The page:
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Magdalena Koziol, a former postdoc at Yale University, was the victim of scientific sabotage. Now, she is suing the...
Antiretroviral drugs can protect people from becoming infected by HIV. But so-called pre-exposure prophylaxis, or PrEP...
Two studies show that eating a diet low in protein and high in carbohydrates is linked to a longer, healthier life, and...
Considered an icon of conservation science, researchers at World Wildlife Fund (WWF) headquarters in Washington, D.C.,...
The new atlas, which shows the distribution of important trace metals and other substances, is the first product of...
Early in April, the first of a fleet of environmental monitoring satellites will lift off from Europe's spaceport in...
Since 2000, U.S. government health research agencies have spent almost $1 billion on an effort to churn out thousands...
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Spain's Science Budget Holds Steady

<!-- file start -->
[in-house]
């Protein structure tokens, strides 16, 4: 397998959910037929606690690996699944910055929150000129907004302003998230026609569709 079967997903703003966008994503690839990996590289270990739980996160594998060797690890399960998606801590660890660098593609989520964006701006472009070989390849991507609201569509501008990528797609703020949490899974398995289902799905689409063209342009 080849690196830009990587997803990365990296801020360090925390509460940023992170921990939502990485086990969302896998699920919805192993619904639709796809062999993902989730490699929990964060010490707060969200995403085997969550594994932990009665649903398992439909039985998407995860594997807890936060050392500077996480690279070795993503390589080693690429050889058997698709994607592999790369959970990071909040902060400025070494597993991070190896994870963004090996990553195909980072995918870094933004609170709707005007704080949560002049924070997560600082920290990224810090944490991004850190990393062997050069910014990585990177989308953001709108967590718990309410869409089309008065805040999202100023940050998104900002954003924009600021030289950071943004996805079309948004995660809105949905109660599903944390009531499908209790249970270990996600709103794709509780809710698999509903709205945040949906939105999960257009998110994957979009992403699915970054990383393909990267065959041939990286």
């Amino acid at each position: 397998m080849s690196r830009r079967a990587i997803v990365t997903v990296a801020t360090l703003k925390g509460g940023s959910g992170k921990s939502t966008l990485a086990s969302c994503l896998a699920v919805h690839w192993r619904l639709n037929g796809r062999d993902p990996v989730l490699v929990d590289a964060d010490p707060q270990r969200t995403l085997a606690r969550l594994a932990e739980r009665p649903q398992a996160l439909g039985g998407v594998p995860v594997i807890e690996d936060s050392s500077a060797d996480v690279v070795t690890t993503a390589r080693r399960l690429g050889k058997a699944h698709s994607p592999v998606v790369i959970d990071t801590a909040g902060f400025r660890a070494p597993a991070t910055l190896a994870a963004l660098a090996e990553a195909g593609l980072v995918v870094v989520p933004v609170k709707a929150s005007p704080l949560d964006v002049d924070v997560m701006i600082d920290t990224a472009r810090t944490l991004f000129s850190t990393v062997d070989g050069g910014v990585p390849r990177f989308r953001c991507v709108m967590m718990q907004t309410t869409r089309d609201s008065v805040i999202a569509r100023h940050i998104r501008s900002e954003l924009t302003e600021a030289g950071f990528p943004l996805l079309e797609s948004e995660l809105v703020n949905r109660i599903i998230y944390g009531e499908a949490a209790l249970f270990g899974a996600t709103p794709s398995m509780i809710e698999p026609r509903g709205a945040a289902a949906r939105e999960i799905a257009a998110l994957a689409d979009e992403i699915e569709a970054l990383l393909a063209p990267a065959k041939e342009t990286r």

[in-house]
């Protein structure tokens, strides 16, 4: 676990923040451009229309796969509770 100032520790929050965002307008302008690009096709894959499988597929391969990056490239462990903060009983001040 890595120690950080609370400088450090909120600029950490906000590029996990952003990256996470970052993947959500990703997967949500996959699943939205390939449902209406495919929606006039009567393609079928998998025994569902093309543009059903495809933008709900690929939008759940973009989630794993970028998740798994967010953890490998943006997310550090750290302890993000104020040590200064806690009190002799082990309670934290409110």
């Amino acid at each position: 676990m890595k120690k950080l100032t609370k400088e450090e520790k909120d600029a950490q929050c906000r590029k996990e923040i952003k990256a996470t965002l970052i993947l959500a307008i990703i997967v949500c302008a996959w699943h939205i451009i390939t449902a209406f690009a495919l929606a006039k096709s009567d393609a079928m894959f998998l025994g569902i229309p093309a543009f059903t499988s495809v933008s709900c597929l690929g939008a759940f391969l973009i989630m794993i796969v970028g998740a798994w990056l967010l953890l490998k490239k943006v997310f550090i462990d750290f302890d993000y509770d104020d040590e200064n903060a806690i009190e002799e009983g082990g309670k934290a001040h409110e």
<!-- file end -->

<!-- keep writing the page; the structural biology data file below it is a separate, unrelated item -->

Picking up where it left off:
30 September 2009 1:21 pm
A 2010 national budget plan (in Spanish) was given to Spain’s Parliament yesterday and funding levels for the Spanish Ministry of Science and Innovation are staying more or less the same as last year’s levels, despite the economic crisis.
The budget plan would effectively cut internal funding for the ministry by €93 million and reduce the government money that Spanish national research centers receive to cover their expenses by €274 million.
On the other hand, substantially more money would be spent on scientific research and human resources than in 2009. In particular, the 2010 budget allocates €136 million to competitive calls for research projects, compared with €108 million in 2009 (representing a 26% increase). Government money for Ph.D. scholarships and permanent contracts for researchers would also increase by 11% and 6.7%, respectively. The amount of money the government would also offer companies in partially-repayable loans to support industrial R&D would increase by more than 30%, and government support for the employment of researchers in industry would increase by 10%.
In recent years, Spain has pledged to move away from a construction-based to a knowledge-based economy. The science budget "will reflect for the 5th year in a row the government's commitment to research, development, and technological innovation, and, in particular, the importance of science and innovation in the change of economic model," Spanish science and innovation minister Cristina Garmendia recently declared.